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Sensible in the sun

Summer is in full swing, the kids are on holidays and it’s time to kick back and get some sun. But as we frequently get told, care and attention need to come with catching that sun.

 

In 2011/12 Australia had one of the highest rates of skin cancer in the world, with more than 2,000 Australians dying from this disease, which is almost entirely preventable.

 

Fortunately, being sun-savvy is a simple and effective way to reduce your risk of developing skin cancer and ensuring the holidays are a pain-free, enjoyable time for all the family.

 

The amount of sun we need to keep us healthy versus having too much and putting ourselves at risk of skin cancer is outlined below.

 
The healthy side of the sun – vitamin D
The sun’s ultraviolet (UV) radiation is both the major cause of skin cancer and the best source of vitamin D. 
So what is vitamin D? Vitamin D is a fat-soluble hormone that controls your calcium, iron magnesium and zinc levels. It’s main role is in the support it gives calcium. Calcium is very important for the development of muscles and bones and for preventing the deterioration of bone thorough out life. Signs of a vitamin D deficiency are not easy to pick up, but the long-term impact on a person’s health can be quite severe. Low vitamin D levels increase risk of musculoskeletal conditions such as osteoporosis. A healthy calcium level also helps prevent a number of other chronic diseases such as:
  • diabetes
  • multiple sclerosis
  • heart disease
  • some cancers (such as colon cancer)
  • stroke outcomes

 

Vitamin D forms in the skin when it is exposed to UV from sunlight. It can also be obtained from some foods such as eggs, cheese, lean beef and fish.

 

Sun and healthy bones

The best source of vitamin D is UV-B radiation from the sun. UV radiation levels vary depending on location, time of year, time of day, cloud coverage and the environment.

 

Adequate vitamin D levels for most of us can be reached through ‘incidental sun exposure’, which we get going about our everyday activities. During summer, the majority of people can maintain adequate vitamin D levels from a few minutes of exposure to the sun on their face, arms and hands outside of the peak UV times (the middle of the day when UV levels are most intense) on most days of the week.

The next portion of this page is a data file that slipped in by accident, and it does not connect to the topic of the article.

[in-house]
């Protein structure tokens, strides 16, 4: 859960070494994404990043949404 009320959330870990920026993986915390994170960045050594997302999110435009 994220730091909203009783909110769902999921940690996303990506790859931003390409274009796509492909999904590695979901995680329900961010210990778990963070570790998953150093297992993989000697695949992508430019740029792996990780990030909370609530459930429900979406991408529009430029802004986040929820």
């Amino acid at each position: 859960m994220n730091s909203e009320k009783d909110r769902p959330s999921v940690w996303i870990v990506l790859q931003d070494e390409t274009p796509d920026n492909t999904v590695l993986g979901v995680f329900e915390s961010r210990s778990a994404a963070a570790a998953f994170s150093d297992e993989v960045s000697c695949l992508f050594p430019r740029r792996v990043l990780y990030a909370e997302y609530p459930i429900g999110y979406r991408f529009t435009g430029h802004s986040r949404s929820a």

In winter in the more southern states of Australia, where UV radiation levels are less intense, people may need about two to three hours of sunlight to the face, arms and hands, or equivalent area of skin, spread over a week to maintain adequate vitamin D levels.

 

Risk if vitamin D deficiency

 

People at risk of vitamin D deficiency include:

 

– naturally dark skinned people – who need more UV exposure to produce adequate levels of vitamin D as the pigment in their skin reduces UV penetration

– people who cover their skin for religious or cultural reasons

– the elderly and people who are housebound or in institutional care

– babies and infants of vitamin D deficient mothers, especially breastfed babies

– people with osteoporosis.

 

These people may want to consider a vitamin D supplement. (Bioceuticals D3 drops or tablets, Eagle Vit D3 spray)

 

When do I need sun protection?

 

We need sun protection when the UV Index is 3 or above. This varies across the country with the northern states having higher UV levels most of the year.

 

To check UV levels and the times sun protection is required, log on to the Bureau of Meteorology website at www.bom.gov.au (search for UV alert).

 

Protect your skin

 

For best protection, The Cancer Council recommend the ‘slip, slop, slap’ approach.

1. Slip on some sun-protective clothing that covers as much skin as possible

2. Slop on broad spectrum, water resistant SPF30+ (or higher) sunscreen. Put it on 20 minutes before you go outdoors and every two hours afterwards

3. Slap on a hat – broad brim to protect your face, head, neck and ears

4. Seek shade

5. Slide on sunglasses

 

And importantly, stay well hydrated. Drink plenty of water, increasing your daily intake on hotter days and when you’re out at the beach. The average adult needs 2 litres of water per day for adequate hydration, more if undertaking activities that increase your perspiration.

 

References:

www.cancer.org.au/preventing-cancer/sun-protection…

Hechtman L, 2014, Clinical Naturopathic Medicine. Churchill Livingstone, Sydney

Osiecki H, 2014, The Nutrient Bible. 9th Edn, Bio Concepts Publishing, QLD

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